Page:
The recent case involving sexting and felony child pornography charges at Barrington Middle School is a reminder of the dangers technology brings to teenagers and the consequences that poor decisions can have.
In the Barrington incident, two middle school students, both 14, were arrested on possessing and disseminating child pornography charges after they were accused of texting sexually explicit photographs and video of another student to classmates at Barrington Middle School-Station Campus.
Statistics show that the increased availability and popularity of smartphones is leading to an increase in sexting among teens. Consider:
• According to the Pew Internet & Life Project, 20 percent of 16-year-olds and 30 percent of 17-year-olds have received a sext.
• An MTV-Associated Press poll indicated 49 percent of teens believe sending and receiving sexts is very common at their age.
• According to the National Campaign to Prevent Teen and Unplanned Pregnancy, 44 percent of teens said it is common for sexually suggestive text messages to get shared with people other than the intended recipient.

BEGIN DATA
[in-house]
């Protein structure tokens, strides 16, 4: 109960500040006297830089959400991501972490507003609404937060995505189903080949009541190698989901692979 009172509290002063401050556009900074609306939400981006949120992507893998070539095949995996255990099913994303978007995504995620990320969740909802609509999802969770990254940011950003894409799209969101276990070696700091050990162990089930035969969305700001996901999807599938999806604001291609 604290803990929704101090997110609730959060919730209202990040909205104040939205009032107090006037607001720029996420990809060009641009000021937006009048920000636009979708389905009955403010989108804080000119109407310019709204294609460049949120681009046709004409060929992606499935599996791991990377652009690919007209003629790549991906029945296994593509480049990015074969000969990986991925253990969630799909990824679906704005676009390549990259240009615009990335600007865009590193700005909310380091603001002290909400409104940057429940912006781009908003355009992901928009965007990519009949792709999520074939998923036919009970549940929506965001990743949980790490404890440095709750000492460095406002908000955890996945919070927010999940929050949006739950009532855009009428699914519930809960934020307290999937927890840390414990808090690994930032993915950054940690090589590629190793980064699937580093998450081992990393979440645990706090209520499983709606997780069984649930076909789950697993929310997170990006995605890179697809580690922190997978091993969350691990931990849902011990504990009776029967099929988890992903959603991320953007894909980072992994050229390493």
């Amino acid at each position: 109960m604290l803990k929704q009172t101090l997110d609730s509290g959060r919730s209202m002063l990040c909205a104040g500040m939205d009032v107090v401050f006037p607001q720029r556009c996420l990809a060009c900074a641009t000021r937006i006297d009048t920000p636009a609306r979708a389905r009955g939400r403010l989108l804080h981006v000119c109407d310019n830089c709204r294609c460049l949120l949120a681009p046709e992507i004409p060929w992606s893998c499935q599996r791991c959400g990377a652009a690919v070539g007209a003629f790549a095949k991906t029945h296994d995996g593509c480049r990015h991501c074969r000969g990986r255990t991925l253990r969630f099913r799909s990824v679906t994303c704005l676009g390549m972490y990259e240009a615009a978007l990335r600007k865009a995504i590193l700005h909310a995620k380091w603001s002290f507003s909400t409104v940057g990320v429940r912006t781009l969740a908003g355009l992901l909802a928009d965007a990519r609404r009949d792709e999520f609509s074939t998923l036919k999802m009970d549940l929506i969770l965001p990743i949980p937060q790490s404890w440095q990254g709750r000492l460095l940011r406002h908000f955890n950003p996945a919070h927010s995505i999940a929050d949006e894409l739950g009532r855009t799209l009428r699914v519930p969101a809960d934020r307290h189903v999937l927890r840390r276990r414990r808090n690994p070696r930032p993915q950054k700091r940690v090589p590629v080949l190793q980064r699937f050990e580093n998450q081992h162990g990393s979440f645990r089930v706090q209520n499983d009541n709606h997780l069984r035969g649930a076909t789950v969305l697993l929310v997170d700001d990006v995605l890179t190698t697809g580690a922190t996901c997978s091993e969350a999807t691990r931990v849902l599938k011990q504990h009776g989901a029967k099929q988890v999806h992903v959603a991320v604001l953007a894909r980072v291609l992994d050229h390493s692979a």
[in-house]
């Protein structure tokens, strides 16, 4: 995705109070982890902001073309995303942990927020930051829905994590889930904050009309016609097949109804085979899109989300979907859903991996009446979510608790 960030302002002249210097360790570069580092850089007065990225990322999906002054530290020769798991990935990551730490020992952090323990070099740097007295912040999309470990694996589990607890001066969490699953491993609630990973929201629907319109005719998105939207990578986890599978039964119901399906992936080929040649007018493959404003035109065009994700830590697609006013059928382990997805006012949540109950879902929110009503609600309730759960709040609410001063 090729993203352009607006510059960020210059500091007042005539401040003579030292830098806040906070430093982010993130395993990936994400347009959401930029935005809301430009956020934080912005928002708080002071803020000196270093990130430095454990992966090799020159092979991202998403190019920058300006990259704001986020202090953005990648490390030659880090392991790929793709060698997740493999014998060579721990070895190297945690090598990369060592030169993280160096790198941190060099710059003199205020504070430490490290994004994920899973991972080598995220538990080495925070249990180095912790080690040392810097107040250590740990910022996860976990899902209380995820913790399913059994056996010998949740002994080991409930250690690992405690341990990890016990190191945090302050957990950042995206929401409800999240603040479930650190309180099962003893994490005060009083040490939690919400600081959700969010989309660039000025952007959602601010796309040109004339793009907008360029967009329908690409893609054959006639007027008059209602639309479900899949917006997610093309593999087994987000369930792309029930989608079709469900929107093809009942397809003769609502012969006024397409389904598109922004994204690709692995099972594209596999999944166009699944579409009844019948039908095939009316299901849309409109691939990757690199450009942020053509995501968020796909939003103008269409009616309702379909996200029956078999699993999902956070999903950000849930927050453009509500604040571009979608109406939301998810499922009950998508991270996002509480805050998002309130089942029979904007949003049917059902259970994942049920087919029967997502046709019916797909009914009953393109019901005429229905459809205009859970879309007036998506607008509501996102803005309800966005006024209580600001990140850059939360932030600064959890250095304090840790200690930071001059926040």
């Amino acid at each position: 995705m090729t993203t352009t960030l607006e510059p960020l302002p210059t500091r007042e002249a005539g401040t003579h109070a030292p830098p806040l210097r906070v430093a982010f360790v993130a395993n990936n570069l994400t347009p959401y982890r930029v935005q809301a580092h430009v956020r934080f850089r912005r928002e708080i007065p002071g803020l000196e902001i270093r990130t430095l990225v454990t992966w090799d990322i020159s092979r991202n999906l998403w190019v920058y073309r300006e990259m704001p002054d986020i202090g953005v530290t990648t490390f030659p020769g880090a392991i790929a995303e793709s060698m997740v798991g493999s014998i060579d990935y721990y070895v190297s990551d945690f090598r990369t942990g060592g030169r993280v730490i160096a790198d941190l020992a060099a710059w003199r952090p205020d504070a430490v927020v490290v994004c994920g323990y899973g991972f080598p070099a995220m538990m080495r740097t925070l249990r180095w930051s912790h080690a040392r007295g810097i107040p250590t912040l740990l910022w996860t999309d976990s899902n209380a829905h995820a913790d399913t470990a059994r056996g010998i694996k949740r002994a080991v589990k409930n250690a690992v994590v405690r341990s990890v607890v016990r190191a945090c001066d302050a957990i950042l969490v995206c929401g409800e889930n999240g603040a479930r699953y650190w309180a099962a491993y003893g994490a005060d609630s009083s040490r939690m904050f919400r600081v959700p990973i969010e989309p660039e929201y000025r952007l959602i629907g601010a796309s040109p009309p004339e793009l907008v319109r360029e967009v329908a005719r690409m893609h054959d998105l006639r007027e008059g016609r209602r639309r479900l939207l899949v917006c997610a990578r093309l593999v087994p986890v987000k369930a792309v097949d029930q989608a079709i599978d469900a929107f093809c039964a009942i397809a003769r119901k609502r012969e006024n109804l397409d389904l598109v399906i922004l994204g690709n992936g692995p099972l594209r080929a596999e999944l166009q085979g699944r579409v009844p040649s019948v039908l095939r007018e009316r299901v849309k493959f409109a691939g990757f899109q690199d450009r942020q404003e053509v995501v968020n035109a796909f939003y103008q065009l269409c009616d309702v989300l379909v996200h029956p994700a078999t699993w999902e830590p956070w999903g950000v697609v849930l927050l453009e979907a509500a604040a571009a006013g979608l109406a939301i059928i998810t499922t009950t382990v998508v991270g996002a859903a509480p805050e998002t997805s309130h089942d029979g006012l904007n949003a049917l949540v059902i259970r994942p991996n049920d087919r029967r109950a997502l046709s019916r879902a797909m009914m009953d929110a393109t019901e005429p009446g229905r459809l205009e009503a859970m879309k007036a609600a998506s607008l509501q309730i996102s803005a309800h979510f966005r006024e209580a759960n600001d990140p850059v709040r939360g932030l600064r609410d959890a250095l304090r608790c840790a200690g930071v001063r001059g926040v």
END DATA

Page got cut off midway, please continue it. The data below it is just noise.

Teens who participate in sexting put themselves at risk in a number of ways. In the Barrington instance, these students now face felony charges.
In the past few years, there have been several reports of teens who committed suicide due in part to the harassment they faced at school when nude photos they intended to be sent privately to boyfriends or girlfriends were disseminated to classmates.
Besides the embarrassment of half the class seeing what was intended to be private, there are pedophiles who seek and obtain these images.
Poor decisions in one’s teen years now can be chronicled digitally and live forever.
Sexting is a serious issue for teens and our society. It’s not a comfortable issue to talk about. But parents of teens and preteens should have that discussion.
Let your sons and daughters know the very serious consequences of sexting. They are consequences that can affect them for the rest of their lives.